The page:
1995 SCORE SELECT BRETT BUTLER
It’s easy to forget that Brett Butler played for the Mets. As far as life mysteries goes, it ranks right up there with what I’m doing with a complete set of 1995 Score Select cards. Perhaps it was won as a door prize at an auction I went to or maybe someone sent them to me by mistake and didn’t want to pay for the return postage.
My strong preference is for cards to be in the portrait, rather than the landscape orientation that every single card is in this set. It’s not too dissimilar to my preference that hitters swing the bat rather than bunt the ball, like Butler is doing in this BP action photo.
Yet if you had to point out to one of the strengths of Butler as a player – one of the first things you would mention would be his skill as a bunter. He had virtually no power, so the outfielders didn’t play very deep when he came to the plate. Still, there was room between the outfield and infield because the corners were playing in, too, to guard against the bunt.
According to research done by James Gentile of Beyond the Box Score, Butler had the most bases empty bunt hits in a single season when he recorded 29 back in 1992. He also shows up on the list in 1993 (23), 1991 (18), 1990 (18), 1995 (17) and 1988 (16). For his career, Butler had 188 bases empty bunt hits, the all-time record.
Of course, Butler bunted when there were runners on base, too. He had 41 bunt hits in 1992, a major league record, meaning he had a bunt single 12 times with runners on base. And for good measure, he led the majors in sacrifice hits that season with 24. Of the 511 times he put the ball in play in 1992, he bunted at least 87 times, perhaps a handful more if he bunted with a man on base, an out was recorded and he was not credited with a sacrifice.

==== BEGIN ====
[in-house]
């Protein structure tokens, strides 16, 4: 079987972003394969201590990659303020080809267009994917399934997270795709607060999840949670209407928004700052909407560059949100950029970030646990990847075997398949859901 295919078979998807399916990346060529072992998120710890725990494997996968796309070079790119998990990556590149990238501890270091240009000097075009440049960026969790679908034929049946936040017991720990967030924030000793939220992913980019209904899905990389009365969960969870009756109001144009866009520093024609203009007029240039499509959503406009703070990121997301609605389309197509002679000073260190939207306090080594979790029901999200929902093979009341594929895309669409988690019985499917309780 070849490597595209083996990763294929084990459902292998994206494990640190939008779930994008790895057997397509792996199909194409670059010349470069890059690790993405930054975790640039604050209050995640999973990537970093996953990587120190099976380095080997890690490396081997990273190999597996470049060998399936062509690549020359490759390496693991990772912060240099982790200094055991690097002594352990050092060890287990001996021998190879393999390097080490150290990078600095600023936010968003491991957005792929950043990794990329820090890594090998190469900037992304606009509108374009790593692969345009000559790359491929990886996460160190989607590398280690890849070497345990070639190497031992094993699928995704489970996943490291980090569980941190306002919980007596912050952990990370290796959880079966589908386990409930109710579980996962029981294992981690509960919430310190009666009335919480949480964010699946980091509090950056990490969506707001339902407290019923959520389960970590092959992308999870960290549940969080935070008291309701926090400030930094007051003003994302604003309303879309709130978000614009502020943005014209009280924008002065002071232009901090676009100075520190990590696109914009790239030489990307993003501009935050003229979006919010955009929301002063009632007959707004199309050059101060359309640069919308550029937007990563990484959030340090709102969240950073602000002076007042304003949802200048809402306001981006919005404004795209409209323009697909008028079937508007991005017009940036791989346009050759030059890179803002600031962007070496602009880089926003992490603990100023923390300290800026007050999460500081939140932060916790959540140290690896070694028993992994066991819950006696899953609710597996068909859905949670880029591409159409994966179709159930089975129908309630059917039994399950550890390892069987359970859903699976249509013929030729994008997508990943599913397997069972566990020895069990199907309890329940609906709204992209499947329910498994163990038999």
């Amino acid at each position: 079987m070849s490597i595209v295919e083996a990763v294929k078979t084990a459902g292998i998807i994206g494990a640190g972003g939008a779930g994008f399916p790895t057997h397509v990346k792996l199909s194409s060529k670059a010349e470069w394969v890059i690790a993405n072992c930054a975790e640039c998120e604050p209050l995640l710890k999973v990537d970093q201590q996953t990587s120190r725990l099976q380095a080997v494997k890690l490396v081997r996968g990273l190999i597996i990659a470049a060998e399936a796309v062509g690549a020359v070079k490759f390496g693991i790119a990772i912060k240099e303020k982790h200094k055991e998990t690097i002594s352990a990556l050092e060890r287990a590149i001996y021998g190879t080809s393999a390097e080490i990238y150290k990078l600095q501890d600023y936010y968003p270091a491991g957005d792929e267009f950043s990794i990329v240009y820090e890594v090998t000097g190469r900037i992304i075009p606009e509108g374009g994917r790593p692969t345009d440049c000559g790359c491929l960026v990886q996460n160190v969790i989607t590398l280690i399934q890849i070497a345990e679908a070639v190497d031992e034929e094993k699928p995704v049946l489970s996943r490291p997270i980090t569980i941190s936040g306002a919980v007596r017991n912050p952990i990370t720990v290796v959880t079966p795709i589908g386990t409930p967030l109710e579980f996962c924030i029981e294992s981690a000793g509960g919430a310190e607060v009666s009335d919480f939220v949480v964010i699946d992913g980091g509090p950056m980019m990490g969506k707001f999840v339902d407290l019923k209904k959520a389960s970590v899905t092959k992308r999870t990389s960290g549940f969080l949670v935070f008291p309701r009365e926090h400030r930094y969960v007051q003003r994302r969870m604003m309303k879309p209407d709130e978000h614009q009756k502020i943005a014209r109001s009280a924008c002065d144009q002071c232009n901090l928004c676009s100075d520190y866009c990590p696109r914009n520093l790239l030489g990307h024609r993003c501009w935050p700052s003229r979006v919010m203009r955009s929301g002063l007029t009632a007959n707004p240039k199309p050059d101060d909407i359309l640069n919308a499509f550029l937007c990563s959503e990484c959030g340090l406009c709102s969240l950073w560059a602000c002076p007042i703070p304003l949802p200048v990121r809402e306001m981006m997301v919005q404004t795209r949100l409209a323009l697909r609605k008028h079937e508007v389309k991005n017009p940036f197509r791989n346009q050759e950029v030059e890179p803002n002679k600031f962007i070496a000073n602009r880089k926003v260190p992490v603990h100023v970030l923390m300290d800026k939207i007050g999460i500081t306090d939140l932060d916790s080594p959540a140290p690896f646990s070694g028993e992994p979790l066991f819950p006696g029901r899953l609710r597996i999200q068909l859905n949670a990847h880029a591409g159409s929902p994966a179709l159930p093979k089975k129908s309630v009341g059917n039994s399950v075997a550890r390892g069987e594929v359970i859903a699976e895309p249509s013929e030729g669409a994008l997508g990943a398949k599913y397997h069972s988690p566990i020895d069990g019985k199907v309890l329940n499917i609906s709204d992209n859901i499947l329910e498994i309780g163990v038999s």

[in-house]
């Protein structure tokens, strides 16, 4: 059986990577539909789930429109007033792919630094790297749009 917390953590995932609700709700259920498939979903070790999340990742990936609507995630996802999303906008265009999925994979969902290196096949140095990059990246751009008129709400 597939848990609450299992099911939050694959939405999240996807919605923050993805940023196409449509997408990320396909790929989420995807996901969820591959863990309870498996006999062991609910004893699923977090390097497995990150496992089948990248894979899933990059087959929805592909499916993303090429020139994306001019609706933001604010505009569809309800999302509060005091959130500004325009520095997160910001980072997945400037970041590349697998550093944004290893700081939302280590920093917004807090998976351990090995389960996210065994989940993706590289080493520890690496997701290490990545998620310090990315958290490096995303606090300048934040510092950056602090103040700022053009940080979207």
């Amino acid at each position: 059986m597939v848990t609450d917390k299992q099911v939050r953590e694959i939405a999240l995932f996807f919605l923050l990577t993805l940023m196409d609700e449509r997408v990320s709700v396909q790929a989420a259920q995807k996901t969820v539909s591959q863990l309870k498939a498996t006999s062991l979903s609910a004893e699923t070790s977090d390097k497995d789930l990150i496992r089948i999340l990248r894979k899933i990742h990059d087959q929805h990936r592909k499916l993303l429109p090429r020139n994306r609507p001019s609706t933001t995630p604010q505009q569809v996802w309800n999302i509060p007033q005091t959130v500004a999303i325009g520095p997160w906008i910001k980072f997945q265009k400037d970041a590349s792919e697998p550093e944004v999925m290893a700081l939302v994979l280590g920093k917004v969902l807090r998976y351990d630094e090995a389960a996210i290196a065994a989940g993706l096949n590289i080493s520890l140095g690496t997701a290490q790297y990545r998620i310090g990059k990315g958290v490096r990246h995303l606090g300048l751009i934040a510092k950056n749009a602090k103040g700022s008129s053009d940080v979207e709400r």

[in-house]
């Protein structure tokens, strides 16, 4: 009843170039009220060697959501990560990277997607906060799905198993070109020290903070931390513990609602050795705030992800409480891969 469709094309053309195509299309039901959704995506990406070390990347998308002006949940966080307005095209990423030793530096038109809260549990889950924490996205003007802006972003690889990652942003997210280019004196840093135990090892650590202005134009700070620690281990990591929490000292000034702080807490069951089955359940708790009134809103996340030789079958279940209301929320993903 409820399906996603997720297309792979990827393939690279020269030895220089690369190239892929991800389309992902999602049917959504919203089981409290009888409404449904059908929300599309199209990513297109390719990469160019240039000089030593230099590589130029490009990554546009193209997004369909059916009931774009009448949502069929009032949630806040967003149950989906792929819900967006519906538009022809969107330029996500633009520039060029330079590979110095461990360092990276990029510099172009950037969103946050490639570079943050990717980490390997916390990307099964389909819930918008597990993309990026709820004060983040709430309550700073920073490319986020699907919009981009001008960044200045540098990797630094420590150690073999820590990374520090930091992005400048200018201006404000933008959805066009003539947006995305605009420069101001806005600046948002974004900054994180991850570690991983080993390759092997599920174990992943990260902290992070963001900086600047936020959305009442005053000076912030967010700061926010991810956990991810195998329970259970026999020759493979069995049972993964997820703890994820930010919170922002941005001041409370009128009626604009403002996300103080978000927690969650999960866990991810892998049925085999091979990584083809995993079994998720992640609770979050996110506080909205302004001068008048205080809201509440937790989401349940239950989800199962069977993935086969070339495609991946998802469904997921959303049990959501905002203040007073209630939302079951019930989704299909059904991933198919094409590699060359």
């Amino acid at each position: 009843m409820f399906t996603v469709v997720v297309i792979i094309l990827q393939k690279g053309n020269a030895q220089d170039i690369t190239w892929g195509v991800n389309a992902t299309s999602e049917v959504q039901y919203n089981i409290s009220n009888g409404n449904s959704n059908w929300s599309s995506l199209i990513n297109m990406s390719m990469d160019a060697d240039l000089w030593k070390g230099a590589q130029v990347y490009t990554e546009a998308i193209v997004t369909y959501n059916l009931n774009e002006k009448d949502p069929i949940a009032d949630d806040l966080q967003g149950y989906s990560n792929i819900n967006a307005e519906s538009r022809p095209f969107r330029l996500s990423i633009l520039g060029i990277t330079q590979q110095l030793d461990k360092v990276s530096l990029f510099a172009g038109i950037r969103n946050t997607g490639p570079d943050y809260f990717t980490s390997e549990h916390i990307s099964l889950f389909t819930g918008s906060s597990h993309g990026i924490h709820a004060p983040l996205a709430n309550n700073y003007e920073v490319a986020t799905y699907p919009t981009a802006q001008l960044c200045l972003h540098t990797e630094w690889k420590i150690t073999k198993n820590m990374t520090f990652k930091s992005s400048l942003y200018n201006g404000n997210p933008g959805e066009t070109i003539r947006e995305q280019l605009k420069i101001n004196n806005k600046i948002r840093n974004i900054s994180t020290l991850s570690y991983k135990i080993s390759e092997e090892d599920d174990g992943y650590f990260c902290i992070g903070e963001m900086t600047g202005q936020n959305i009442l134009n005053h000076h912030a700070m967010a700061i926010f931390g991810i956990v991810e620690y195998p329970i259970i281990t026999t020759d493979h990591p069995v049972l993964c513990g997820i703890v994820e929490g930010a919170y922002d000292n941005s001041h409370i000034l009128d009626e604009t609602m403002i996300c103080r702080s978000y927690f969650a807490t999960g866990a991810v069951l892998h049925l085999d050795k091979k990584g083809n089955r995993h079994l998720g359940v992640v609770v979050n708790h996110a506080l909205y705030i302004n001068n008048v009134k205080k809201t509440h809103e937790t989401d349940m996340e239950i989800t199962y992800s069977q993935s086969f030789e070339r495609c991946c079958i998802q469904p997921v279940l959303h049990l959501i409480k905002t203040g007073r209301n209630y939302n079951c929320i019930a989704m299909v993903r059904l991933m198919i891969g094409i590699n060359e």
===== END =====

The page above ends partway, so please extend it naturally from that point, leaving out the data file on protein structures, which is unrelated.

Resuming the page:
Butler came to the Mets as a free agent for the 1995 season. He got off to a strong start, slumped badly from mid-May through mid-July (.525 OPS in 220 PA) and then put up a 1.184 OPS over his final 111 PA with the club before being dealt back to the Dodgers for two minor leaguers who never panned out.
Butler was 38 when he played with the Mets and he played parts of two seasons after 1995. He might have even played more if he was not struck with throat cancer, which limited him to just 34 games in 1996. He defied the odds and made it back to the majors.
Overall, he played 17 years in the majors and put up a Hall of Very Good type of career – with 2,375 hits, 558 SB and 42.2 fWAR. Oddly, one of the things holding him back in fWAR was his defensive play. Butler finished with a (-83.0) fielding component – remember this is the pre-UZR days. If he would have just been an average fielder, he would have finished with around 50 fWAR. And if his defensive results matched his reputation, there might be bloggers pimping his Hall of Fame candidacy in serious ways.